One of the key points of the original Universal Service Commitment was that it would be suitable for streaming web based video from a service such as iPlayer, and while a 2 Mbps service in 2015 should still be capable of that, there will be many more things people and business are using their broadband connection.
We have now ran our 2013 edition of a poll on what people think the basic Universal Service Commitment speed should be, and over the last four years the result has been remarkably consistent, with around 1 in 3 saying that the USC speed should be 20 Mbps, ten times faster than the 2 Mbps originally talked about in 2008.
The political answer to the evidence that the public overwhelming believe that 2 Mbps is past its use-by date for broadband is that the 2 Mbps represents a minimum and not a target speed, and to some extent we see this with some of the BDUK projects, where some projects are looking to deliver speeds of 5 to 6 Mbps to the final hardest to reach few percent of each county.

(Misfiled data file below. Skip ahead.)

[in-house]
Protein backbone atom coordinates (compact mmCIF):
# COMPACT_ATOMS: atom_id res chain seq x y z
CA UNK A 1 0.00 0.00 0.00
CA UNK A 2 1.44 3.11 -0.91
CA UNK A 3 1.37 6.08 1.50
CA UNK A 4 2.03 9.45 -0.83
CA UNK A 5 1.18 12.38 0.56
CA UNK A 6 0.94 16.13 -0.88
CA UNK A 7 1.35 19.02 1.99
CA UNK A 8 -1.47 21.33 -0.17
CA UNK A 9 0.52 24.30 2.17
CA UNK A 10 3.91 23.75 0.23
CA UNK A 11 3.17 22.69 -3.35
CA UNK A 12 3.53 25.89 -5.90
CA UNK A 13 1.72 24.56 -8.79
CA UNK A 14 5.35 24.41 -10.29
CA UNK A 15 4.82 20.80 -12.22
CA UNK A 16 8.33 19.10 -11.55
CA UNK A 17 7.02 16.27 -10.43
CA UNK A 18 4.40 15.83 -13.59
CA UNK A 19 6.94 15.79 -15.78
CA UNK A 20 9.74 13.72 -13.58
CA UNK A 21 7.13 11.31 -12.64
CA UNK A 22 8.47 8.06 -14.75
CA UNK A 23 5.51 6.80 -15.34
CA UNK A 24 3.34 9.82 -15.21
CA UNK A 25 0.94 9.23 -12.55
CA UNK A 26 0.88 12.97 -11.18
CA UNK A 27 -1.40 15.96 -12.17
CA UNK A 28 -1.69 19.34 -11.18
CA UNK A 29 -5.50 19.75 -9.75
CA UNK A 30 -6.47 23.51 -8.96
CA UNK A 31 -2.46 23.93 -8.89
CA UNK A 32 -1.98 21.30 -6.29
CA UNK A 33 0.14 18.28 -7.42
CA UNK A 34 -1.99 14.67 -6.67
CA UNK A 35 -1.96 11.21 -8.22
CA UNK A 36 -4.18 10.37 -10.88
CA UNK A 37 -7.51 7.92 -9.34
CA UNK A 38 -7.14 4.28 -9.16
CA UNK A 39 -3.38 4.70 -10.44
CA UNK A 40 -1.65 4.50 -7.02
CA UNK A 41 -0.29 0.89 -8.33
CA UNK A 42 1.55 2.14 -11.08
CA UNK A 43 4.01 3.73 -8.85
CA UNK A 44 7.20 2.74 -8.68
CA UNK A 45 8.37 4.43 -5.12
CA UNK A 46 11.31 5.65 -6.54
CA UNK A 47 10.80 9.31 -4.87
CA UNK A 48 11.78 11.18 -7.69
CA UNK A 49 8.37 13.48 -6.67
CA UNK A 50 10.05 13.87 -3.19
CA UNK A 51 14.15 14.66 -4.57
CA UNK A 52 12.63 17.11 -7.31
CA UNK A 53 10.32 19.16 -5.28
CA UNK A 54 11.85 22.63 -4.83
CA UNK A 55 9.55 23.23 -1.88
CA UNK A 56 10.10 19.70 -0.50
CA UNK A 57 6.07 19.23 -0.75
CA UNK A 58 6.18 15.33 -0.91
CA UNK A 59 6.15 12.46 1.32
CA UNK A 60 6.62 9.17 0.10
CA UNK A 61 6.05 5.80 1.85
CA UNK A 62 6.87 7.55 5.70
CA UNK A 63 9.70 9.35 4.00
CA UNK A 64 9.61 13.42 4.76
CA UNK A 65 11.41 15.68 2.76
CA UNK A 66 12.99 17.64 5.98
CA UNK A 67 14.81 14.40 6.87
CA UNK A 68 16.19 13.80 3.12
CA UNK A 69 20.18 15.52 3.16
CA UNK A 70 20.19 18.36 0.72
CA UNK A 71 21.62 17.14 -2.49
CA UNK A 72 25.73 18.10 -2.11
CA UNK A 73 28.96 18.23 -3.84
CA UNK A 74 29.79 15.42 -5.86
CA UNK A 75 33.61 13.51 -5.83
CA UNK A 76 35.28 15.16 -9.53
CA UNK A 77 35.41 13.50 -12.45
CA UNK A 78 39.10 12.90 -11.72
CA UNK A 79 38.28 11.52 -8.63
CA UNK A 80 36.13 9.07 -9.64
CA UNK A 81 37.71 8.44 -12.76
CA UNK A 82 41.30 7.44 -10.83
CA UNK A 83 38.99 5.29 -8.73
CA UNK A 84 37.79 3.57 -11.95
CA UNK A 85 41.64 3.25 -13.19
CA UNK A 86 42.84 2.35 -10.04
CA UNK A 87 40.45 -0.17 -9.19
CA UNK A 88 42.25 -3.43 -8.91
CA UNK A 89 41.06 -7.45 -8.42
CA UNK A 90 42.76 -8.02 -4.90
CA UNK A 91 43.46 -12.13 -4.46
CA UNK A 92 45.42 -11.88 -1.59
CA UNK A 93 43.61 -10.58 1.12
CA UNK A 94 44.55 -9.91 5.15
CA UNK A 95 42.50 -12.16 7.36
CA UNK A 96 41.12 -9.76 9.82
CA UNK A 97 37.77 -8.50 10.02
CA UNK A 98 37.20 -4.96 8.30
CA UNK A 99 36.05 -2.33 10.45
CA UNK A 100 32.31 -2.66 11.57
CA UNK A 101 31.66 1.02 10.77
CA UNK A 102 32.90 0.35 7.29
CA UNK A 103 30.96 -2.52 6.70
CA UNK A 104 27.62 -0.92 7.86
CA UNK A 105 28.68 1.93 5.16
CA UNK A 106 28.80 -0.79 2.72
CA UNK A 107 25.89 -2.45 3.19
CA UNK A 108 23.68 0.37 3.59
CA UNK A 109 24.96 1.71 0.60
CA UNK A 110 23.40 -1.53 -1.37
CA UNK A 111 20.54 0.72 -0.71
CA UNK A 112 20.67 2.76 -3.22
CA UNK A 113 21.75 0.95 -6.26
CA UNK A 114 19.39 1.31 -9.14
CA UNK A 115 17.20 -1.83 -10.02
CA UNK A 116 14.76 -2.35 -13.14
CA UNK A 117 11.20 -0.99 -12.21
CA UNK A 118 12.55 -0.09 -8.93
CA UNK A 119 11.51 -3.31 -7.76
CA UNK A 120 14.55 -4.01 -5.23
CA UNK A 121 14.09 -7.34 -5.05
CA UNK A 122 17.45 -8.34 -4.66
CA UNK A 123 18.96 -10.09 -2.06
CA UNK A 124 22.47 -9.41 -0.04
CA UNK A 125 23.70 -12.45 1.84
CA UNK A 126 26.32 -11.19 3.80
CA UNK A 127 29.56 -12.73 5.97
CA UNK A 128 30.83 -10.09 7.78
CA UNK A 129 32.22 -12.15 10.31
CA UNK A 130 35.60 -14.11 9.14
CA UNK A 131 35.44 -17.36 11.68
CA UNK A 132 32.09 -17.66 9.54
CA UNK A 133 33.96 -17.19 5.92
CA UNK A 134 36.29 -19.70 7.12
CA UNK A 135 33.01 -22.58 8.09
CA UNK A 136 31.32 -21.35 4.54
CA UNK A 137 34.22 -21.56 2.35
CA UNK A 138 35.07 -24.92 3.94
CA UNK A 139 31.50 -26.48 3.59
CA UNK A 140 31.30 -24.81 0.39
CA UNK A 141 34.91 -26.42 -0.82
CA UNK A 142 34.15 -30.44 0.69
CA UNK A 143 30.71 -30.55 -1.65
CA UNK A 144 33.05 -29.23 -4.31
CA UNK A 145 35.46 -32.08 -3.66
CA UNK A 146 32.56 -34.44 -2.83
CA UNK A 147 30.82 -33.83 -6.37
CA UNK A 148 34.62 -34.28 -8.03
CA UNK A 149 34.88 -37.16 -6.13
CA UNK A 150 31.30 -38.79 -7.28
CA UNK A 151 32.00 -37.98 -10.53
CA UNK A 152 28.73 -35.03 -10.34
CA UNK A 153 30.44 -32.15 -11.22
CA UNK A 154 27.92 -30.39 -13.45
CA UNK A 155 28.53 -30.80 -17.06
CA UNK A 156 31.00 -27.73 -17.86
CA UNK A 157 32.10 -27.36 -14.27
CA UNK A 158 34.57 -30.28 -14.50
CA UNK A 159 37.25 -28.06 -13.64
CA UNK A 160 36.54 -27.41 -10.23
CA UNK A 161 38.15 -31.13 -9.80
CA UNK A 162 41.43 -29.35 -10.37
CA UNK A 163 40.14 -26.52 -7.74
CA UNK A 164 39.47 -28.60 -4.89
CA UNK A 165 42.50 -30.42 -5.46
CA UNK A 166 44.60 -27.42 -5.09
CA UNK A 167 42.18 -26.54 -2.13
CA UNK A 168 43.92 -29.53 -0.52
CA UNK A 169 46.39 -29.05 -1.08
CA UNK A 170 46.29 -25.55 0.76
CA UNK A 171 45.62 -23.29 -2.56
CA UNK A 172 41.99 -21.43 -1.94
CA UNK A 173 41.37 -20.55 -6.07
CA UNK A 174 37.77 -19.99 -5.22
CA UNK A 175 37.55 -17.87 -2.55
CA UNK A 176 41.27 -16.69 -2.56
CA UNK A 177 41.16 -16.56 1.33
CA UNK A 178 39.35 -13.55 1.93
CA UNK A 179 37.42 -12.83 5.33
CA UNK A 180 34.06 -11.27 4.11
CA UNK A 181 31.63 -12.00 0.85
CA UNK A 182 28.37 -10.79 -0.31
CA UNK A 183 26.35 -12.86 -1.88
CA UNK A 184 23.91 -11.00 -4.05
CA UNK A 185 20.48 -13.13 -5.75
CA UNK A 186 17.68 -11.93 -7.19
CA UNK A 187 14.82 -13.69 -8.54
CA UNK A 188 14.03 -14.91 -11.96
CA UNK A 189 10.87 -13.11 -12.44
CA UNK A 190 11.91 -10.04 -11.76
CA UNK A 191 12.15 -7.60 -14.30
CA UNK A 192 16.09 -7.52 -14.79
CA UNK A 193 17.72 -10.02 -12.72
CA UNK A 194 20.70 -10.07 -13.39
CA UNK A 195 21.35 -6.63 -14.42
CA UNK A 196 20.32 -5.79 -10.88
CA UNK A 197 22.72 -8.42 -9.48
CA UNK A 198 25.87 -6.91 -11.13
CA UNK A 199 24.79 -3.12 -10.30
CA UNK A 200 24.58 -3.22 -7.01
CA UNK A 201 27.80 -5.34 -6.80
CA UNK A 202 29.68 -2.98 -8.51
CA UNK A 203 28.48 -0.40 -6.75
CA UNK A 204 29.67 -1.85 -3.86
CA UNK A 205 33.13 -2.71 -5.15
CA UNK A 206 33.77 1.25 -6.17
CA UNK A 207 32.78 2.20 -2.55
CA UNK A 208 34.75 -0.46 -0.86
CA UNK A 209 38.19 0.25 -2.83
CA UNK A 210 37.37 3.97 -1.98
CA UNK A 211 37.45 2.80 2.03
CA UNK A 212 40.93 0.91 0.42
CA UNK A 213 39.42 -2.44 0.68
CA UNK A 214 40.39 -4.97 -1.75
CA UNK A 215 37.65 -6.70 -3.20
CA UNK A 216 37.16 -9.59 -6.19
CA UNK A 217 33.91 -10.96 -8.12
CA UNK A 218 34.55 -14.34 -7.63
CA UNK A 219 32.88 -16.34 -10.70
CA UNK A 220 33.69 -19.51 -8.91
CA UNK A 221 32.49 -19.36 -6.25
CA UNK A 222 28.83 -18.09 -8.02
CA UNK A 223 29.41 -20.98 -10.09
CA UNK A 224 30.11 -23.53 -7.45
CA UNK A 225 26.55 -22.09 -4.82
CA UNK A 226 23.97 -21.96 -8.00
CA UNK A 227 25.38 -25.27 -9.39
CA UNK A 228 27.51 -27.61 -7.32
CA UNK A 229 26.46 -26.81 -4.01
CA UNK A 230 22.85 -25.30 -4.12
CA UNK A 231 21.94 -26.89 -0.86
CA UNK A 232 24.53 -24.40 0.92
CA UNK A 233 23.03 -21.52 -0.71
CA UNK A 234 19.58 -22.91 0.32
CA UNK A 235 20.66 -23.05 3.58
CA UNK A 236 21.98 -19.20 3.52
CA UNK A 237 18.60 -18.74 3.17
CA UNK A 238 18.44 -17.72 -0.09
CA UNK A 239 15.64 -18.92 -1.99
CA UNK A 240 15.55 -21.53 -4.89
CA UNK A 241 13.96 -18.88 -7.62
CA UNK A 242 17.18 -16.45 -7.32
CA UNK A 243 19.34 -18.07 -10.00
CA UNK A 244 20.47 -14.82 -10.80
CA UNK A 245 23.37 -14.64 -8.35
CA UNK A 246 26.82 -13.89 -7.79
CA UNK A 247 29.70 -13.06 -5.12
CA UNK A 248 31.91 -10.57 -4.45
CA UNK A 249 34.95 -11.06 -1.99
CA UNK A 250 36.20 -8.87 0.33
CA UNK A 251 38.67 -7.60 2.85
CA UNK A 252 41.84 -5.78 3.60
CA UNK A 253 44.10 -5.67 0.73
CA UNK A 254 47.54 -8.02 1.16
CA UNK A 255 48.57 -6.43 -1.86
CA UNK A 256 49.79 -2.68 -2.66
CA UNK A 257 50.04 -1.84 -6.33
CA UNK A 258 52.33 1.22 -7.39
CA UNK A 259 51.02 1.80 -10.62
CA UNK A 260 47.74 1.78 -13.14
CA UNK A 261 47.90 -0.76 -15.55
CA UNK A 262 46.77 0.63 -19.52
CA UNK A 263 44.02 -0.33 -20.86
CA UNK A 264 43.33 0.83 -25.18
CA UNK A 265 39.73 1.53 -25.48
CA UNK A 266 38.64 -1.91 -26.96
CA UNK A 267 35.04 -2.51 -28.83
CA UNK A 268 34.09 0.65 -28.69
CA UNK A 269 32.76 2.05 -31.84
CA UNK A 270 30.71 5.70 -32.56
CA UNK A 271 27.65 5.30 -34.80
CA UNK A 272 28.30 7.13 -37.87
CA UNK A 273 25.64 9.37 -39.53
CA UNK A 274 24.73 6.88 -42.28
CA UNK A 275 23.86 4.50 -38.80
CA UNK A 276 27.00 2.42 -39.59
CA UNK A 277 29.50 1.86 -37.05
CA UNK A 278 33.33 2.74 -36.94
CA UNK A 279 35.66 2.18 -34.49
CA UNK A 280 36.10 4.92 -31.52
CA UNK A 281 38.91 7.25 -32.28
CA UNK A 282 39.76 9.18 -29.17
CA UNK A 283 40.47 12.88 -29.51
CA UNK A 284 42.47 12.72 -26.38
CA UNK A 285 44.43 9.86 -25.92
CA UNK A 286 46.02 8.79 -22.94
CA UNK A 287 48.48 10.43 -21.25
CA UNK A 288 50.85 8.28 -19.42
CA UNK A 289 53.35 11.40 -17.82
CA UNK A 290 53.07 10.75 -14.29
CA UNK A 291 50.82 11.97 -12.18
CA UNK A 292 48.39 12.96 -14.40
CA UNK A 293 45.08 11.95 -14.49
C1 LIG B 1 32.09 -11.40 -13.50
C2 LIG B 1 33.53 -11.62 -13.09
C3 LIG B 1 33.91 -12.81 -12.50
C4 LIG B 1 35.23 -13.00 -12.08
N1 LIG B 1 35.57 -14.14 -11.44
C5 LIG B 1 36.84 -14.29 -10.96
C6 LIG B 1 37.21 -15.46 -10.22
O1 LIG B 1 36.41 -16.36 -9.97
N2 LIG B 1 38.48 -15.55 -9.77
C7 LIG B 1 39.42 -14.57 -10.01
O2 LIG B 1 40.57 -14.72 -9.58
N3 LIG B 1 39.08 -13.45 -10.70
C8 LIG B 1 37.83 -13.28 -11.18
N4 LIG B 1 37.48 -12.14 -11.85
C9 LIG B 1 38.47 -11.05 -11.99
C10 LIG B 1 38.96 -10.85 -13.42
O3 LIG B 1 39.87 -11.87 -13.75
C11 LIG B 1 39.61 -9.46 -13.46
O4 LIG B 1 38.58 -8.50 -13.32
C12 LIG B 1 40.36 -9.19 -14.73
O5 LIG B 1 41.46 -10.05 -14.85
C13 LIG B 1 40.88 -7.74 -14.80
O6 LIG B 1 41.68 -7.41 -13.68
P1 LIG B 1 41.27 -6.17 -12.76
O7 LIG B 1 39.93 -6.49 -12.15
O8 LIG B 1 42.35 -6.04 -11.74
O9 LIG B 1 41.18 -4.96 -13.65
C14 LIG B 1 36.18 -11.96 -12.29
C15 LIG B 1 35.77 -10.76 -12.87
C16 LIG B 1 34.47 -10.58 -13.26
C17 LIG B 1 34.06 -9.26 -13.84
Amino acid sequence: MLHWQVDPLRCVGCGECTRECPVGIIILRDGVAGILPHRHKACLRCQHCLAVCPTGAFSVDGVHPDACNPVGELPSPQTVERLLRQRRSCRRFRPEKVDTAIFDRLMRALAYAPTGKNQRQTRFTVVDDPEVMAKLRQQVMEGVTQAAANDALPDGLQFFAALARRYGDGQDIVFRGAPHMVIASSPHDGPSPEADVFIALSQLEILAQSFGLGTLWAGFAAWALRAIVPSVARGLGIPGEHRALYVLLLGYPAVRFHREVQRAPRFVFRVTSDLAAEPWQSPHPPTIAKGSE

The 2013 instance of the poll attracted over 1,800 responses and with the consistency compared to the 2012 results suggests that the people responding are making reasonable choices beyond just always wanting more. The problem for those looking to invest in broadband improvements is that while 75% appear happy to consider changing provider to get the speeds they want, around half of those taking part in the poll want to speed less £2.50 extra to see a doubling of their broadband speeds. Regulating to encourage infrastructure investment and promote retail competition is not an easy task in this environment, where only small incremental changes in price appear tolerable to many people.